Opemican National Park, Quebec – July 2022 – Part One

When we left Mattawa, we headed to Opemican National Park, its about 5-6 hours from our home but only about a 90 minute drive from Mattawa. This park is located in the province of Quebec but we knew when we made our summer reservations that we were going to be close so we thought we would check it out. On the way to the Park, we drove through Alexander Lake Forest Provincial Park and also Jaco Rivers Provincial Park.

It’s a terrific park and nice campsites and quite a bit to do in the area. They have the most interesting design for their Visitor Centre, it’s quite something. And they have a unique way to get your firewood, you get a canvas pack with handles, load up as much wood as you can and then leave the empty bag on your campsite post. Very good recycling idea unlike Ontario Provincial Parks where they toss out thousands of non reusable wood bags every year. For info, a bag of ice was $5 and the pack of wood, which was a LOT, was only $8.00. I really crammed the wood in there which in retrospect wasn’t my brightest idea as I had to carry the wood and ice from the building, down the walk, across the road and over to the parking lot. lol

Next post we’ll go to Temiskaming and Laniel to see some of the area outside of the Park.

14 thoughts on “Opemican National Park, Quebec – July 2022 – Part One”

  1. What a nice venue this was and I guess I never saw your RV and truck together … that’s a lot to be hauling at one time, plus the canoe. It looks like both a pretty and welcoming place to stay and the proximity to the water and dock also looks like a plus to me. I also like the rustic buildings that you can see in these parks. The second picture, the grass is full of yellow … I went back to your title to see the month (you, like me are still wading thru July 2022 photos). So it isn’t dandelions – must be buttercups? I haven’t seen buttercups since leaving Canada in 1966. Maybe they don’t have them hear, but we used to have a field and woodsy area at the end of our subdivision (which was later developed into a shopping mall as we were getting ready to move). All us kids would pick buttercups and bring them home for our moms.

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      1. Yes, I remember you had gone through another logging area where they still had all the implements still there. I found that post interesting too. Yes, wildflowers are so hardy – better than my flowers look. When I started walking, I went to Michael’s Crafts and bought lifelike silk flowers to “plant” in all my baskets and pots. I secure them with pipe cleaners to net bags (from oranges and grapefruits) and fill the bags with rocks. They don’t need weeding, deadheading or pruning and won’t blow away. I had to replenish them in 2021 as they were getting faded – best investment ever.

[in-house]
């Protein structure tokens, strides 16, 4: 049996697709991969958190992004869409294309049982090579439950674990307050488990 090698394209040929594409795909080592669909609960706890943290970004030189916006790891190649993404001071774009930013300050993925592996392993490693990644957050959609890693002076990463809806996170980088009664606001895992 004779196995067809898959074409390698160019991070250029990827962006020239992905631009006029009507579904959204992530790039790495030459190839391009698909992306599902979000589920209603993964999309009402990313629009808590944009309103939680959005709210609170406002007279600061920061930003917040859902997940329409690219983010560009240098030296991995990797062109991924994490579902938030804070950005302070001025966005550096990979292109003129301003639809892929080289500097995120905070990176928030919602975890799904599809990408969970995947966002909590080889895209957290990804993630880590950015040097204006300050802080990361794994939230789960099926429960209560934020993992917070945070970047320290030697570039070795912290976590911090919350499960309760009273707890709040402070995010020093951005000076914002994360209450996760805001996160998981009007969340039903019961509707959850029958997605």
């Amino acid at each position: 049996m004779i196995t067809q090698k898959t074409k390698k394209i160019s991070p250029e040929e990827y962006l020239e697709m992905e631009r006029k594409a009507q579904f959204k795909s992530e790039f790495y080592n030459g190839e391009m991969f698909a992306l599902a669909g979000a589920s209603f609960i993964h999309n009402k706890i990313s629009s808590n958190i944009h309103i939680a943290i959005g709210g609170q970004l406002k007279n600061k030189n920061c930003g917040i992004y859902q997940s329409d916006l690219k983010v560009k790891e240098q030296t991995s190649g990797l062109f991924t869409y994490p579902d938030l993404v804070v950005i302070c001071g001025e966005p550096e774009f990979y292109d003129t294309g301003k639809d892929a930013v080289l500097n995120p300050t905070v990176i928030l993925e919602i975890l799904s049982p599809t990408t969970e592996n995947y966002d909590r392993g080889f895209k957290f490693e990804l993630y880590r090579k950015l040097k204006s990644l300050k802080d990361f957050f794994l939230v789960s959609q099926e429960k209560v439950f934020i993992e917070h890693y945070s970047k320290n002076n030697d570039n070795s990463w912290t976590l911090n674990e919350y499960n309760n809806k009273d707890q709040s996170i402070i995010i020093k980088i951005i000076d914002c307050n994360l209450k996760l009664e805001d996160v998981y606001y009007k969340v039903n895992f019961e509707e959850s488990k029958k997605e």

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      2. Yes, before I started walking I spent tons of time in the garden, mostly the backyard, perennials, annuals – a butterfly garden. It was a lot of work … now 1/4 of the back garden which was mostly bushes was destroyed by the fire and I’ve not decided what to do with it yet. The silk flowers look so real and if you secure them to the rocks, they will never move or blow away. I had a basket of flowers sitting on a kid’s rocking chair and used small bungee cords to attach the basket and fastened it in the back of the chair, then hooked it onto the chain-link fence. So nothing moved. But all the dampness and humidity we had back in 2021, when I picked up the chair to carry it into the basement for the Winter, it fell apart.

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      3. We try to plant butterfly attracting type flowers too ! We just had our woodpecker feeder stolen by the raccoon living under our back deck this morning! I don’t think we’ll be seeing that again lol

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      4. Oh no! I have a friend who lives in rural New York and she feeds the birds. She lives near a woodsy area and gets lots of deer passing thru, munching on her flowers and bushes. She feeds a group of feral cats as well as the birds. She takes the feeders and dishes away once it is dusk. She forgot one bird feeder and came out the next morning and the raccoon was sitting down (like a person) ravaging the bird feeder with its paws and scooping up seeds.

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      5. Yes, I wish my friend would have taken a picture … it seemed like it was content and pretty pleased with itself! We used to have a neighborhood squirrel that would go around from house to house gleaning treats and if there were none, it then raided the birdfeeders – it almost broke its neck a few times doing a flying leap from the fence or a tree to land on the feeder!

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